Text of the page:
Friday, October 17, 2014

The Hustle

I had this disagreement the other day with a group of friends at dinner when I told them that I "hustle," and that maybe in this day and age or in this 'academic climate' or whatever, maybe I am going to have to "hustle" for a long time.

This apparently was funny because to them "hustle" meant something like "be a prostitute"
(which while we're at it is not terribly inaccurate when it comes to some academic teaching positions but that's not my point), but really what I meant was that for years now, I've had to "hustle" as in obtain by force  or sell (myself) aggressively for jobs. Small, insignificant jobs.

Not a year has gone by in the last ten years when I haven't applied for at least one job. Most years, I apply for three or four or five or ten.  I get some of them. Actually, I get a lot of them. But "getting a job" doesn't mean I won't have to hustle ever again. It just means I won't have to hustle for a few months, maybe.

I'm not necessarily complaining. Usually I like the jobs that I do. (Usually.) But I get so tired of hustling.

On that note, Fair Employment Week is coming up at UBC.

Sunday, October 12, 2014

Studying Yourself

In the last few years, I have been involved in somewhere between one to three projects that involve some degree of "research about myself" (and, crucially, my interactions with other people). One has been published (Heng Hartse & Kubota 2014), two are in progress, and of these two, one is floundering at the moment.

For now, anyway, here are some notes on methodology references that may be useful to me and to others who find themselves studying themselves and what they are doing.

You'll need access to an academic library -- preferably UBC -- to follow most of the links.

The Wikipedia page on Autoethnography is as good a place as any to start:

Collaborative Autoethnography [UBC eLink]
"...Their book serves as a practical guide by providing you with a variety of data collection, analytic, and writing techniques to conduct collaborative projects. It also answers your questions about the bigger picture: What advantages does a collaborative approach offer to autoethnography? What are some of the methodological, ethical, and interpersonal challenges you’ll encounter along the way? Model collaborative autoethnographies and writing prompts are included in the appendixes. This exceptional, in-depth resource will help you explore this exciting new frontier in qualitative methods."

Spirituality in Higher Education: Autoethnographies [UBC eLink]

"Twenty chapter authors--from a variety of faith traditions--discuss the ways in which their own beliefs have affected their journeys through higher education. By using an autoethnographic, self-analytical lens, this collection shows how various spiritualities have influenced how higher education is understood, taught and performed. The book will stimulate debate and conversations on a topic traditionally ignored in academia."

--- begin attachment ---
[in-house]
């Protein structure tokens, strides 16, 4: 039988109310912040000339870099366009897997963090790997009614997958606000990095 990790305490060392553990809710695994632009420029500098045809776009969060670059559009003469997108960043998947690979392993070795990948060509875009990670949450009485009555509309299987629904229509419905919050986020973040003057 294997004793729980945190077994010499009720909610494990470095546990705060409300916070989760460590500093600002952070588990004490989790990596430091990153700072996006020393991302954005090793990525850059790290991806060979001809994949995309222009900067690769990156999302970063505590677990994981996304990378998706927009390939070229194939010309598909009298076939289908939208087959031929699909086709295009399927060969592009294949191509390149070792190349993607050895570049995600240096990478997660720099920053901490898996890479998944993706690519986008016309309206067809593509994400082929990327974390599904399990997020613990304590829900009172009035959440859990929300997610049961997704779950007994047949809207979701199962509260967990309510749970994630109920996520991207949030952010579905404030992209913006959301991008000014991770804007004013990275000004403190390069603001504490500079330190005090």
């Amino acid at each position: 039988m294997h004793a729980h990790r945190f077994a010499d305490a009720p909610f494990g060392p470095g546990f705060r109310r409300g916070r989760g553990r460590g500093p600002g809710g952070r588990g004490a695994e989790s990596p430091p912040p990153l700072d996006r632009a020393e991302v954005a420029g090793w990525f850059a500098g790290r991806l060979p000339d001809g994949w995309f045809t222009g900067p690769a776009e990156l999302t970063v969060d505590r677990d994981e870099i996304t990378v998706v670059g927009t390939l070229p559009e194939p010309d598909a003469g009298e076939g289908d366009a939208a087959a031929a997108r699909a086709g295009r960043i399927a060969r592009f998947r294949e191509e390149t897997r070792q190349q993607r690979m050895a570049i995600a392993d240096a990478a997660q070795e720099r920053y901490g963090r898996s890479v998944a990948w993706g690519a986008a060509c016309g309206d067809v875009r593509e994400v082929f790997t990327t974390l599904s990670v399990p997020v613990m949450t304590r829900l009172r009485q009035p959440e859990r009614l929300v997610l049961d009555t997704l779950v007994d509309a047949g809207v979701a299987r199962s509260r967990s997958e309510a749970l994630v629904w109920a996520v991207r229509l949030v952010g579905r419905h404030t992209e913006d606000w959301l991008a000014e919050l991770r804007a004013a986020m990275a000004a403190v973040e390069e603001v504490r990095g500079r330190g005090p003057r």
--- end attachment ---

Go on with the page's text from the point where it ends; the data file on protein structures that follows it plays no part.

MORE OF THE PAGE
"Identity Dialectics of the Intercultural Communication Instructor:  Insights from Collaborative Autoethnography" [Link]
ABSTRACT One way to deal with teaching challenges is to share personal stories with other teachers. In this article, four intercultural communication (IC) instructors consider how their teaching narratives provide insight into the dialectical tensions that exist with regard to teacher identity in the classroom, specifically in the context of their IC courses. Using a collaborative approach to autoethnography, we reveal four dialectics that highlight how our identity and intercultural experiences impact our teaching of IC: [1] Objectivity—Subjectivity; [2] Personal—Professional; [3] Learner—Teacher; and [4] Within—Beyond the Comfort Zone. These dialectics invite discussion regarding how IC teachers can navigate these contradictory tensions to be more effective instructors.
Lapadat, Judith C. (2009). Writing our way into shared understanding: Collaborative autobiographical writing in the qualitative methods class. Qualitative Inquiry, 15,955-979 [link]

ABSTRACT From her experience as an instructor, the author finds that it is valuable to engage graduate students in conducting a study within their qualitative methods course. In this article, the author discusses how she used a collaborative autobiographical research approach. Class members generate autobiographical writing to be shared with the group, and then the group collaboratively analyzes and interprets the set of autobiographical materials. The author goes on to describe two examples of collaborative autobiographical projects grounded, respectively, in memory-work and narrative inquiry frameworks. The complexity of autobiographical writing and the value of collaboration are discussed, along with ethical issues relating to role blurring, coresearcher relationships, anonymity, Research Ethics Board timelines, and cycles of consent.